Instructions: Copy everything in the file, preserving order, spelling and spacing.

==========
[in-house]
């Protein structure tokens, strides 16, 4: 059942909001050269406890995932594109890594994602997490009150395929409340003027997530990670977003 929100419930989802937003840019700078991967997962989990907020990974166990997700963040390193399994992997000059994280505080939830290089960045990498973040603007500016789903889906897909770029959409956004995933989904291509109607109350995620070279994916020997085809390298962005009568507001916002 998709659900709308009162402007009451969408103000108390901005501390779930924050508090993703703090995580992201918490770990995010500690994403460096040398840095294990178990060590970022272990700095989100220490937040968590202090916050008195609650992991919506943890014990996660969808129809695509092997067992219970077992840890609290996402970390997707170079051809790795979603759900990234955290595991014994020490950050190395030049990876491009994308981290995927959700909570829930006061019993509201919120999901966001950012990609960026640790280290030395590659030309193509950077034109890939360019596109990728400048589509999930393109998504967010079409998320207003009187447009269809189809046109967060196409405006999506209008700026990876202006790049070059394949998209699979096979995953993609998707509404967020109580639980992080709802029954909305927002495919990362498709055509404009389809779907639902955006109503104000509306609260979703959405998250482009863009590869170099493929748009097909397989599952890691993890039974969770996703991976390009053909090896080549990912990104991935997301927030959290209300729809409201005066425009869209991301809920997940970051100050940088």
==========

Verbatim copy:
[in-house]
């Protein structure tokens, strides 16, 4: 059942909001050269406890995932594109890594994602997490009150395929409340003027997530990670977003 929100419930989802937003840019700078991967997962989990907020990974166990997700963040390193399994992997000059994280505080939830290089960045990498973040603007500016789903889906897909770029959409956004995933989904291509109607109350995620070279994916020997085809390298962005009568507001916002 998709659900709308009162402007009451969408103000108390901005501390779930924050508090993703703090995580992201918490770990995010500690994403460096040398840095294990178990060590970022272990700095989100220490937040968590202090916050008195609650992991919506943890014990996660969808129809695509092997067992219970077992840890609290996402970390997707170079051809790795979603759900990234955290595991014994020490950050190395030049990876491009994308981290995927959700909570829930006061019993509201919120999901966001950012990609960026640790280290030395590659030309193509950077034109890939360019596109990728400048589509999930393109998504967010079409998320207003009187447009269809189809046109967060196409405006999506209008700026990876202006790049070059394949998209699979096979995953993609998707509404967020109580639980992080709802029954909305927002495919990362498709055509404009389809779907639902955006109503104000509306609260979703959405998250482009863009590869170099493929748009097909397989599952890691993890039974969770996703991976390009053909090896080549990912990104991935997301927030959290209300729809409201005066425009869209991301809920997940970051100050940088």